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Stocks making the biggest moves midday: Apple, Legg Mason, Virgin Galactic, Tesla and more


Sir Richard Branson stands on the floor of the New York Stock Exchange (NYSE) ahead of Virgin Galactic (SPCE) trading in New York, U.S., October 28, 2019.

Richard Branson Virgin Galactic IPO NYSE

Check out the companies making headlines in midday trading.

Apple — Shares of the iPhone maker fell 1.8% after Apple said that it does not expect to hit its quarterly revenue forecast due to lower iPhone supply globally and lower Chinese demand amid the coronavirus outbreak.

Qorvo, Broadcom, Micron, Intel, Skyworks Solutions, Lam ResearchApple’s suppliers and partners dipped following the iPhone maker’s revenue warning due to the coronavirus epidemic in China. Qorvo, a radio frequency chip supplier for Apple, fell 2.6%. Skyworks Solutions, fell 1.9% and Lam Research ticked 4.1% lower. Other chip suppliers like Broadcom, Micron and Intel, fell 2.2%, 1.3% and 1.7 %, respectively.

Franklin Resources, Legg Mason — Legg Mason spiked 24.4% after Franklin Resources announced it offered to acquire Legg for $50 per share in cash. The announced deal, which has put Legg Mason stock on track for its best day since 2008, would combine two of the largest so-called active managers in the U.S. and create a $1.5 trillion investment juggernaut. Franklin shares rose a more sober 7% in light of the deal.

Tesla — Shares of Tesla climbed 7.3% after Morgan Stanley raised its price target on Tesla to $500 and its “bull case” for the stock to $1,200. While Morgan Stanley overall remains underweight, the firm’s new optimistic scenario would see Tesla shares climb another 50% from current levels.

Kroger — Shares of Kroger jumped 5.2% after Berkshire Hathaway revealed a new stake in the grocery chain. Warren Buffett’s conglomerate disclosed it owned 18.9 million Kroger shares, worth $549 million, at the end of the fourth quarter, according to a 13-F filing released Friday evening.

Conagra — Shares of the food company tanked 6.2% after Conagra revised its 2020 outlook due to “softer than expected category performance” during the fiscal third quarter, with holiday restaurant traffic weaker than last year. Conagra now estimates flat to 0.5% sales growth, compared to the prior estimate of 1% to 1.5% growth. Conagra said it expects adjusted earnings per share of $2.00 to $2.07, compared to its previous $2.07 to $2.17 earnings per share range.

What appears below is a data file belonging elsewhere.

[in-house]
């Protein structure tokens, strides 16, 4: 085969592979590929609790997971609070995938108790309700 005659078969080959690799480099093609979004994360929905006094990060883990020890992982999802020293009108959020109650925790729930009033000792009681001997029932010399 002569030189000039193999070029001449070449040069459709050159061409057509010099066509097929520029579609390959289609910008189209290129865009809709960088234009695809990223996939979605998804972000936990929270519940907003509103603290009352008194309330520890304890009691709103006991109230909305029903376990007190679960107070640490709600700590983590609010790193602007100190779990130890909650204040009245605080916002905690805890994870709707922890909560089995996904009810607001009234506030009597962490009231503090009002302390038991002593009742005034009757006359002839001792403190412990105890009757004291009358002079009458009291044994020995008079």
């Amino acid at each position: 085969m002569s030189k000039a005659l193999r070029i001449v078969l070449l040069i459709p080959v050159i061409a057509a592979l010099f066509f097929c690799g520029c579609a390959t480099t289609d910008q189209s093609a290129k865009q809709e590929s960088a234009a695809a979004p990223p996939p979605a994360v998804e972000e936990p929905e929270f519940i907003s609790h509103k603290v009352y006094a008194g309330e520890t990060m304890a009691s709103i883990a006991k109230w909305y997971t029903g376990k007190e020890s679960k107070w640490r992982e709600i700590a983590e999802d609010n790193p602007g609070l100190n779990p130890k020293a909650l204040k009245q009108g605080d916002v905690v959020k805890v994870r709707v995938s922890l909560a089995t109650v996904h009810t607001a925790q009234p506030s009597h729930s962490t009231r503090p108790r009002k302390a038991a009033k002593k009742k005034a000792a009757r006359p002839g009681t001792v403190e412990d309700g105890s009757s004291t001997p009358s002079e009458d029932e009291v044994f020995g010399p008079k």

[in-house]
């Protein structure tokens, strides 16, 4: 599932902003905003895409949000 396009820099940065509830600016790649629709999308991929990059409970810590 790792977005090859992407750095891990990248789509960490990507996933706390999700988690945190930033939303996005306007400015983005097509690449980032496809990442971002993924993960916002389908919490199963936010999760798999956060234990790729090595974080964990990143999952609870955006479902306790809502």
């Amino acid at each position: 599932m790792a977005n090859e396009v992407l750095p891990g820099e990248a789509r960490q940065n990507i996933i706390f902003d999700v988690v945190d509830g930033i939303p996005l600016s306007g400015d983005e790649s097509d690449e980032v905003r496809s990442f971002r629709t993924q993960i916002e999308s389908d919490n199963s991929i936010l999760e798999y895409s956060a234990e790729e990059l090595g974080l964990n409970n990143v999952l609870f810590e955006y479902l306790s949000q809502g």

Walmart — Shares of Walmart rose 1.5% on Tuesday morning despite the retail giant missing expectations for the fourth quarter, as same store sales growth was weaker than anticipated. Raymond James said in a note to clients that the company’s e-commerce sales topped management expectations. The company’s earnings guidance for this year also came in below expectations, even with CEO Doug McMillon saying that the company doesn’t know how big of a hit it will take from the coronavirus outbreak.

Virgin Galactic — Shares of the space tourism company jumped 25% and closed up 5.7% as Virgin Galactic’s stock continued a speculative rally begun last week. Morgan Stanley analyst Adam Jonas warned investors that Virgin Galactic’s gain may be “too much too soon,” saying he thinks “the share price could use a breather.” The stock is up about 210% since the beginning of the year.

Intelsat — Shares of surged 25.8% after David Tepper’s Appaloosa Management revealed a 7.4% stake in the communications satellite maker. Intelsat is currently negotiating with the Federal Communications Commission over an upcoming Spectrum auction.

Advance Auto Parts — Shares of Advance Auto Parts soared 6.2% after the auto parts retailed posted better-than-expected earnings. The company reported adjusted quarterly earnings of $1.64 per share, beating the consensus estimate of $1.35, according to Refinitiv. Investors shrugged off the revenue and same-store sales growth numbers that came in below expectations.

Medtronic — Shares of Medtronic slipped 4% in early trading after the company missed revenue expectations for its fiscal third quarter. The company reported adjusted earnings of $1.44 per share and $7.717 billion in revenue. Analysts expected $1.38 in earnings per share and $7.811 billion in revenue, according to Refinitiv. CEO Omar Ishrak said in a press release that organic revenue growth was soft due to “transient issues.”

World Wresting Entertainment — Shares gained 2.3% after Consumer Edge upgraded the stock to an overweight rating. The firm said it sees a “more favorable” risk/reward looking forward, and that the company’s investment into its business could be more beneficial than the Street is anticipating.

— with reporting from CNBC’s Yun Li, Pippa Stevens, Jesse Pound, Michael Sheetz and Thomas Franck.


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